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A Lady of Quality Frances Hodgson Burnett

Two meet in the deserted rose garden, and the old Earl of Dunstanwolde is made a happy man

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This was no less than Mistress Clorinda herself. She was clad in a morning gown of white, which seemed to make of her more than ever a tall, transcendent creature, less a woman than a conquering goddess; and she had piled the dial with scarlet red roses, which she was choosing to weave into a massive wreath or crown, for some purpose best known to herself. Her head seemed haughtier and more splendidly held on high even than was its common wont, but upon these roses her lustrous eyes were downcast and were curiously smiling, as also was her ripe, arching lip, whose scarlet the blossoms vied with but poorly. It was a smile like this, perhaps, which Mistress Wimpole feared and trembled before, for 'twas not a tender smile nor a melting one. If she was waiting, she did not wait long, nor, to be sure, would she have long waited if she had been kept by any daring laggard. This was not her way.

'Twas not a laggard who came soon, stepping hurriedly with light feet upon the grass, as though he feared the sound which might be made if he had trodden upon the gravel. It was Sir John Oxon who came towards her in his riding costume.

He came and stood before her on the other side of the dial, and made her a bow so low that a quick eye might have thought 'twas almost mocking. His feather, sweeping the ground, caught a fallen rose, which clung to it. His beauty, when he stood upright, seemed to defy the very morning's self and all the morning world; but Mistress Clorinda did not lift her eyes, but kept them upon her roses, and went on weaving.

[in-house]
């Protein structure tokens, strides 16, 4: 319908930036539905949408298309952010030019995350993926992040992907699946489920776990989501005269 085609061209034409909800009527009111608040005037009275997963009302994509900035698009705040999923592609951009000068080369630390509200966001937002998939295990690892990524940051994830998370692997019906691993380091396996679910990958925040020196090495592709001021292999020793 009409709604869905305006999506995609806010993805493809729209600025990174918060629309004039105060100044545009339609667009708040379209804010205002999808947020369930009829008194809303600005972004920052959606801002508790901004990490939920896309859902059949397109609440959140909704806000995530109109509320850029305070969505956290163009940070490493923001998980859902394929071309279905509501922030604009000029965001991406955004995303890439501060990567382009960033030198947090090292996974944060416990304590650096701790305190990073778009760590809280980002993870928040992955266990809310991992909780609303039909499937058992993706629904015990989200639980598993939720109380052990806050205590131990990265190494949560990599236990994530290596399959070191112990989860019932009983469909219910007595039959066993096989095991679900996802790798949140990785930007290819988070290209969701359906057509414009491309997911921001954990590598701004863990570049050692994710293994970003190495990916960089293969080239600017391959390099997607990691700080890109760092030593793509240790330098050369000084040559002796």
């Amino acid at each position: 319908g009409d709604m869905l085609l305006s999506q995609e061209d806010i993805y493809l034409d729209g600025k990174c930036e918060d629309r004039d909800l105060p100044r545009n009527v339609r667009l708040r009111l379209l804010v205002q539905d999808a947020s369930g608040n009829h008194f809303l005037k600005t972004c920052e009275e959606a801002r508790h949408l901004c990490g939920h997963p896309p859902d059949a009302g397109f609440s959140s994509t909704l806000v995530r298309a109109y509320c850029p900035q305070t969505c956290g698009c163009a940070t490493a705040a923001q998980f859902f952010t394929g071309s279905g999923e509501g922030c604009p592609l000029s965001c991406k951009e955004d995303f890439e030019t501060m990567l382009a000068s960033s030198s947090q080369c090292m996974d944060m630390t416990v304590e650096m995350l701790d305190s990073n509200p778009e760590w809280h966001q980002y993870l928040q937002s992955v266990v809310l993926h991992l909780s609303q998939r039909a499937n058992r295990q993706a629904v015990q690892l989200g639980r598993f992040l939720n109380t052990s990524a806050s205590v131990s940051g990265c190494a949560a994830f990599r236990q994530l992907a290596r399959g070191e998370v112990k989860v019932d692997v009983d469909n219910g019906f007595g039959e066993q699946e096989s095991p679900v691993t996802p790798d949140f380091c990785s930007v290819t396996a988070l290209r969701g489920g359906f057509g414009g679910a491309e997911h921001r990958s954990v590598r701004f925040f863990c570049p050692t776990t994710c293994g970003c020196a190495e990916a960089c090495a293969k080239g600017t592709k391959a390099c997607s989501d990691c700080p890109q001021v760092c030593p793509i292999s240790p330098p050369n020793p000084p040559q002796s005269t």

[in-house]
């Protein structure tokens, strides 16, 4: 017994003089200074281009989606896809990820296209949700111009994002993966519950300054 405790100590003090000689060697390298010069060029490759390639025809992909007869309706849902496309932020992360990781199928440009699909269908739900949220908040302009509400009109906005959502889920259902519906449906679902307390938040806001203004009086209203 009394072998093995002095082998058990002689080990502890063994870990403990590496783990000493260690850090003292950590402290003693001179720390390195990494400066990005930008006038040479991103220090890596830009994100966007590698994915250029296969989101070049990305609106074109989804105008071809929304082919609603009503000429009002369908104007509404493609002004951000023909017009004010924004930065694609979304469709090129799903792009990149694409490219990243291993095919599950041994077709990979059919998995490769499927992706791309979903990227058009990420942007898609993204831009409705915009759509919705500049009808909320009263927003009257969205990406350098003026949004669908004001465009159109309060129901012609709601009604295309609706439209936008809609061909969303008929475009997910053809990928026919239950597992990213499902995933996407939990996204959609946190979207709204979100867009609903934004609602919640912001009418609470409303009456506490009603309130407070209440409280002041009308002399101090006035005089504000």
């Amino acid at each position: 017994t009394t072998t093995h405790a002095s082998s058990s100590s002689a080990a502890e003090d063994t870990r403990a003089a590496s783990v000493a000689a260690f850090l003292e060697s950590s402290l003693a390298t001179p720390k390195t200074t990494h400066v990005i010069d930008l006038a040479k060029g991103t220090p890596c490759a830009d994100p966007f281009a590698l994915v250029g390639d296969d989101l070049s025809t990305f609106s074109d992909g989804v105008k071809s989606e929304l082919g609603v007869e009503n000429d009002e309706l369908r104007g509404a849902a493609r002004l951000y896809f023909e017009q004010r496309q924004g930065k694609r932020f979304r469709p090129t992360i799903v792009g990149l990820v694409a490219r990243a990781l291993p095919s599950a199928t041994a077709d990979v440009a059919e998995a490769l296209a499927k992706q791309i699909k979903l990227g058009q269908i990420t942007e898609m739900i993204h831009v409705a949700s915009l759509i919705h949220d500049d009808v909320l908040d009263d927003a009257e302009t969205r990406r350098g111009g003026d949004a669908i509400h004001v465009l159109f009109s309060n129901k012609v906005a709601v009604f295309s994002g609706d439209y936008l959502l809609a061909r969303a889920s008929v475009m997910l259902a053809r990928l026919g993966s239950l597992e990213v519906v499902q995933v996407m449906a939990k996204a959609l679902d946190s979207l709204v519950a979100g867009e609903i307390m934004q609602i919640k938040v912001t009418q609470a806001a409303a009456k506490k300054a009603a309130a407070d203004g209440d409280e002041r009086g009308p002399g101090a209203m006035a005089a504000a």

"Why did you choose to come?" she asked.

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"Why did you choose to keep the tryst in answer to my message?" he replied to her.

At this she lifted her great shining eyes and fixed them full upon him.

"I wished," she said, "to hear what you would say--but more to SEE you than to hear."

"And I," he began--"I came--"

She held up her white hand with a long-stemmed rose in it--as though a queen should lift a sceptre.

"You came," she answered, "more to see ME than to hear. You made that blunder."

"You choose to bear yourself like a goddess, and disdain me from Olympian heights," he said. "I had the wit to guess it would be so."

She shook her royal head, faintly and most strangely smiling.

"That you had not," was her clear-worded answer. "That is a later thought sprung up since you have seen my face. 'Twas quick--for you--but not quick enough." And the smile in her eyes was maddening. "You thought to see a woman crushed and weeping, her beauty bent before you, her locks dishevelled, her streaming eyes lifted to Heaven--and you--with prayers, swearing that not Heaven could help her so much as your deigning magnanimity. You have seen women do this before, you would have seen ME do it--at your feet-- crying out that I was lost--lost for ever. THAT you expected! 'Tis not here."

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A Lady of Quality
Frances Hodgson Burnett

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